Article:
Dairy's political wars are set to feature heavily in the federal election campaign, as Labor and the Nationals wage a slanging match over each others’ plans to save the embattled industry.
Labor agriculture spokesman Joel Fitzgibbon has committed to impose a floor price on the farmgate returns of milk producers. He visited Lismore, in northern NSW today and accused the government of dragging the chain on its plans for a mandatory code of conduct.
“The alternative to the minimum farm-gate milk price is to do nothing. Doing nothing is not an option,” Mr Fitzgibbon said.
The government had not delivered any new structural mechanisms to improve dairy farmer profitability and that without significant change the sector could collapse, he said.
Federal Agriculture Minister David Littleproud dismissed the calls for a minimum floor price as a “cruel hoax” that unnecessarily politicised a complex issue.
Mr Littleproud plans to introduce by 2020 a Dairy Mandatory Code of Conduct, which would modify processor contracts with farmers to make them compliant with the business-to-business unfair terms law enacted by the Australian Government in November 2016.
A Senate inquiry found a floor price or levy on fresh milk could distort the market and reduce farmer productivity; downgrade the competitiveness of Australia’s dairy export; decrease domestic consumption of fresh milk and; even impede Australia’s trade standing when advocating against international import tariffs on our dairy exports.
“Labor’s own senate committee found a floor price would not help farmers, but now Labor wants to pretend a floor price is a pot of gold at the end of a rainbow,” Mr Littleproud said.
He pointed out that the SA Dairyfarmers Association said the floor price created false hope, and Tasmanian Farmers and Graziers Association dairy council chairman Andrew Lester as well as United Dairyfarmers of Victoria president Paul Mumford said processors could look to import cheaper milk if there was a floor price on domestic supply.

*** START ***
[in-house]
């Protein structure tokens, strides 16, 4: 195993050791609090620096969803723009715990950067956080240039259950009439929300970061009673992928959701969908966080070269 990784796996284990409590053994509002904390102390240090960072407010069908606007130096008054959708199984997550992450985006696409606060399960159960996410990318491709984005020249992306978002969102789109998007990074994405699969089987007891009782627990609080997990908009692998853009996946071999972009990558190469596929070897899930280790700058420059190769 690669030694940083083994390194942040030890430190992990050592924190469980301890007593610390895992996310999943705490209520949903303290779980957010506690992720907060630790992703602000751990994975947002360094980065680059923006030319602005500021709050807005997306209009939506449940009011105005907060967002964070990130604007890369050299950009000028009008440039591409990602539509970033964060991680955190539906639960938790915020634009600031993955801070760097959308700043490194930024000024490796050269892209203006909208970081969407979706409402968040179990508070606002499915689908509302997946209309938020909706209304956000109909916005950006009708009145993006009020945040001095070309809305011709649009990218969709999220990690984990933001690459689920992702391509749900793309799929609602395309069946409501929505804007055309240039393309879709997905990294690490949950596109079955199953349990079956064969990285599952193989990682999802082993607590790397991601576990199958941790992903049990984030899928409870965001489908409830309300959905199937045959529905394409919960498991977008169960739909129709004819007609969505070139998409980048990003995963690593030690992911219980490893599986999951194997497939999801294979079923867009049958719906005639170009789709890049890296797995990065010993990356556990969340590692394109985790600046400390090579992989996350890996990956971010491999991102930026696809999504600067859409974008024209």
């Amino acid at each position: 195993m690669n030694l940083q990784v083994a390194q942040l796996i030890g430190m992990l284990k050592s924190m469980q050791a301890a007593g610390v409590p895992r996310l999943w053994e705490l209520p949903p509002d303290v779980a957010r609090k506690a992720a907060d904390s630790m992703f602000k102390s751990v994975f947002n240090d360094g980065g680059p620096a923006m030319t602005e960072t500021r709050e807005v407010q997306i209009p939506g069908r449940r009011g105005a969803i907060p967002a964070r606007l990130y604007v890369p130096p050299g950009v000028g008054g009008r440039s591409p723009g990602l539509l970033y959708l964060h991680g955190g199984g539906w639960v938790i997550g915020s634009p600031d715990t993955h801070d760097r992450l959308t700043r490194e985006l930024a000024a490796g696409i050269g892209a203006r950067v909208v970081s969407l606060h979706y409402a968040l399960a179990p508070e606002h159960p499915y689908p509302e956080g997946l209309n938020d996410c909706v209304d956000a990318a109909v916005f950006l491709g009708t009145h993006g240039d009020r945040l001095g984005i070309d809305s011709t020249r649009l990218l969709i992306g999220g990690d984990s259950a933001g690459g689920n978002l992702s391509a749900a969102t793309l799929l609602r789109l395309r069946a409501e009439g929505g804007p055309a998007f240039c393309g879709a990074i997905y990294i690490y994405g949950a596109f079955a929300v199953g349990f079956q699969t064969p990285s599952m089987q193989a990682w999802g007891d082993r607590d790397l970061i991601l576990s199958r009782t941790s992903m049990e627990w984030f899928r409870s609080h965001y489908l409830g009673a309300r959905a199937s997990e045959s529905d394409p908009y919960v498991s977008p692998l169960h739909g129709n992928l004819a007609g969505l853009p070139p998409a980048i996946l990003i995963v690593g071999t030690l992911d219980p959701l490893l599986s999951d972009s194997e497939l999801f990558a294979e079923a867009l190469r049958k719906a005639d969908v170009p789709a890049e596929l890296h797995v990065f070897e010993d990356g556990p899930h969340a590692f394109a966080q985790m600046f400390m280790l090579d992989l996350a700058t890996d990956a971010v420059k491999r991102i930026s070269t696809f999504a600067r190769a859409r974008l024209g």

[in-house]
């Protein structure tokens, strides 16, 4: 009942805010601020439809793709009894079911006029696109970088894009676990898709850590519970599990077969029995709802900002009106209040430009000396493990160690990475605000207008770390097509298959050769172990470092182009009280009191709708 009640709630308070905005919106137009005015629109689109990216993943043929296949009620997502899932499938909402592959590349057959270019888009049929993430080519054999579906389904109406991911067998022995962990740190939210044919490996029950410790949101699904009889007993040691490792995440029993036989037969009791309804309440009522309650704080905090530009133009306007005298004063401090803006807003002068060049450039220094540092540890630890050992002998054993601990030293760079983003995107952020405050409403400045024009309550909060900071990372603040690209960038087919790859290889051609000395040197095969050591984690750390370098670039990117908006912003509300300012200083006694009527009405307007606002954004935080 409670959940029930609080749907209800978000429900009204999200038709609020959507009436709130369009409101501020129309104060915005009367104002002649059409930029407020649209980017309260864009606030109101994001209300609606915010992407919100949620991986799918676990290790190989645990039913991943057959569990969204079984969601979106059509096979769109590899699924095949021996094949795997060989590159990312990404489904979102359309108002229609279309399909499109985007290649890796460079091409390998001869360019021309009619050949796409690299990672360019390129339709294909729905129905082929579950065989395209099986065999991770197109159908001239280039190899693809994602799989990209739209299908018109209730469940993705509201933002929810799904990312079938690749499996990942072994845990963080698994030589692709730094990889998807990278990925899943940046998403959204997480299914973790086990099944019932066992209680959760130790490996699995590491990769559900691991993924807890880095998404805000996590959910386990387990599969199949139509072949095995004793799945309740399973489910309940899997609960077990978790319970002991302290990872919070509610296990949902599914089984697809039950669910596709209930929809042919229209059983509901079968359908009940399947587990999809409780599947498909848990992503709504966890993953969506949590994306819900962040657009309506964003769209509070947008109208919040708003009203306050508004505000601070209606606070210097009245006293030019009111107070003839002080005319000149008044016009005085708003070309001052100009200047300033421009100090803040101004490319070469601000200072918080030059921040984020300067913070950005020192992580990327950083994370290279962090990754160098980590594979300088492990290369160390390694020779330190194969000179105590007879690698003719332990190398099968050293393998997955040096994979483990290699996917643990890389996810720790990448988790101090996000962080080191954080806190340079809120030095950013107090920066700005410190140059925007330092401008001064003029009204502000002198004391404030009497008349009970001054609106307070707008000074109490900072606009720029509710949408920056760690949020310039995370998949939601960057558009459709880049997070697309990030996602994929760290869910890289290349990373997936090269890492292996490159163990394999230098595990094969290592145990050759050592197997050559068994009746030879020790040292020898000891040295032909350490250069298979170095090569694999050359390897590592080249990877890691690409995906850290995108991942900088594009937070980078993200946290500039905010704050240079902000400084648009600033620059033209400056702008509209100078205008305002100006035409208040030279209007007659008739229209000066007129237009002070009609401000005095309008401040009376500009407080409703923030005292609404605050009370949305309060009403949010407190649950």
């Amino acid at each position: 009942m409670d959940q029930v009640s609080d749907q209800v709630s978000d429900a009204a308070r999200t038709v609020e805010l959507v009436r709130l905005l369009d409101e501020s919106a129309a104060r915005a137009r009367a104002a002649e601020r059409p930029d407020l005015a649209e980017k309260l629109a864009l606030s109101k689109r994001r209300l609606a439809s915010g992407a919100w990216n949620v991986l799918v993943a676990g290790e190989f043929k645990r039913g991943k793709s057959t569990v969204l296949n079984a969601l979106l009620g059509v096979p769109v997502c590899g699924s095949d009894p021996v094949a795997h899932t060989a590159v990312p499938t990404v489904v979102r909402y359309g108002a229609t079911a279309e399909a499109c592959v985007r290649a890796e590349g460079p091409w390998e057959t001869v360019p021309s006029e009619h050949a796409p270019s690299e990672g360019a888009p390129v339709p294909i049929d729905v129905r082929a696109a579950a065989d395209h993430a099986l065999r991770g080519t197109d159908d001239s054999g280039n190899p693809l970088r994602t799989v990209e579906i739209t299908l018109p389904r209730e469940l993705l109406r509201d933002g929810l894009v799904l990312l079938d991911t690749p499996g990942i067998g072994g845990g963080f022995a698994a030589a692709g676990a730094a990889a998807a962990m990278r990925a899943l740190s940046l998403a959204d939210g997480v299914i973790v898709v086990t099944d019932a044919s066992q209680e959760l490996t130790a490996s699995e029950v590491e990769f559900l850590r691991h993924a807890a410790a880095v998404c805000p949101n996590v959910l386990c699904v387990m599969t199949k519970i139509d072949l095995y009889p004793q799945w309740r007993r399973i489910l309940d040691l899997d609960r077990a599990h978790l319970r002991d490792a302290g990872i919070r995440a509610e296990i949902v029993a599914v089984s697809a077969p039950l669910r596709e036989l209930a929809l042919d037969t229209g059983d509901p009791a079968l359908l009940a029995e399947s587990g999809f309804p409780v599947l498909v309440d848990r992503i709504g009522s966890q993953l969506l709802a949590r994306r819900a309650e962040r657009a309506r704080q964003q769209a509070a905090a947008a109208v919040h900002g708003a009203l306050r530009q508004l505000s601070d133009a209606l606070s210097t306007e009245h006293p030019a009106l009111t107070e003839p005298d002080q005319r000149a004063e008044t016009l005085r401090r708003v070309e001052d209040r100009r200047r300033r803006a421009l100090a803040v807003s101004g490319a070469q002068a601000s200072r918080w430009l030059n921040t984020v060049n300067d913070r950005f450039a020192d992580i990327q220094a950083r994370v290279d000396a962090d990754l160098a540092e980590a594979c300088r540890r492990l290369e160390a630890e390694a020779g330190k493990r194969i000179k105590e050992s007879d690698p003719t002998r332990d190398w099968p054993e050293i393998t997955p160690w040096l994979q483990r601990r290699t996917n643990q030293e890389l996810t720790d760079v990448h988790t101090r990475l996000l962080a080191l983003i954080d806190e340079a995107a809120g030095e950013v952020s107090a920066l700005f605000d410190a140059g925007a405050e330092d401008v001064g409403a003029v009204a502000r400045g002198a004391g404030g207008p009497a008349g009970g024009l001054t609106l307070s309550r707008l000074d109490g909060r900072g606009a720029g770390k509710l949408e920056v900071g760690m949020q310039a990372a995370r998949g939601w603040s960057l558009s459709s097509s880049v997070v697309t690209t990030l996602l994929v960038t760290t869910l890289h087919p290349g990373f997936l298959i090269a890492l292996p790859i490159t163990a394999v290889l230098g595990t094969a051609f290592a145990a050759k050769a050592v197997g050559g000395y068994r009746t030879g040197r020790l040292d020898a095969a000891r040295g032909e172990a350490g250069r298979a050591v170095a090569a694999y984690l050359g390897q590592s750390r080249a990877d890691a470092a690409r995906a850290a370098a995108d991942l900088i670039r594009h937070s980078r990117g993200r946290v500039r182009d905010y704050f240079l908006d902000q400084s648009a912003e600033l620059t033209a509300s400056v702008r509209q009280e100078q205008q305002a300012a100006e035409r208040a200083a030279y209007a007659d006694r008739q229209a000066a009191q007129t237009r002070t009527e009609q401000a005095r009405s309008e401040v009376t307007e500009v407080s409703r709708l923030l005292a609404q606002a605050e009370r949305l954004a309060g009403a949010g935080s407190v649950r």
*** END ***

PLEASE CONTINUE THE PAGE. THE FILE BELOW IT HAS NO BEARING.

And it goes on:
Mr Fitzgibbon said the government's mandatory code would not come quick enough and said he could deliver a similar scheme sooner.
He said the floor price would be set region-by-region. He will instruct the Australian Competition and Consumer Commission, or a another independent authority, to devise the price scheme.
“Obviously that improves revenue for dairy farmers but it also gives them certainty. Too many of our dairy farmers at the moment don’t know whether they are going to be here next year, let alone make investments to lift productivity,” Mr Fitzgibbon said.
Mr Fitzgibbon said his message was welcomed by Norco representatives, the local dairy co-operative.
“I had the pleasure of consulting Norco again this morning and I am very pleased to say they are very welcoming of the fact that a senior politician is finally saying something meaningful and talking about doing something for our dairy farmers,” he said.
Meanwhile, on the Italian island of Sardinia, sheep milk producers have won a significant increase to their milk floor price.
The floor price fell from AUD$1.38 in 2018 to $0.98 this year.
Farmers set up road blockades and dumped fresh milk onto roads to protest the price which they said was too meagre to live off.
Under a new deal with authorities, they appear to have won a significant increase, with the price expected to rise to $1.19.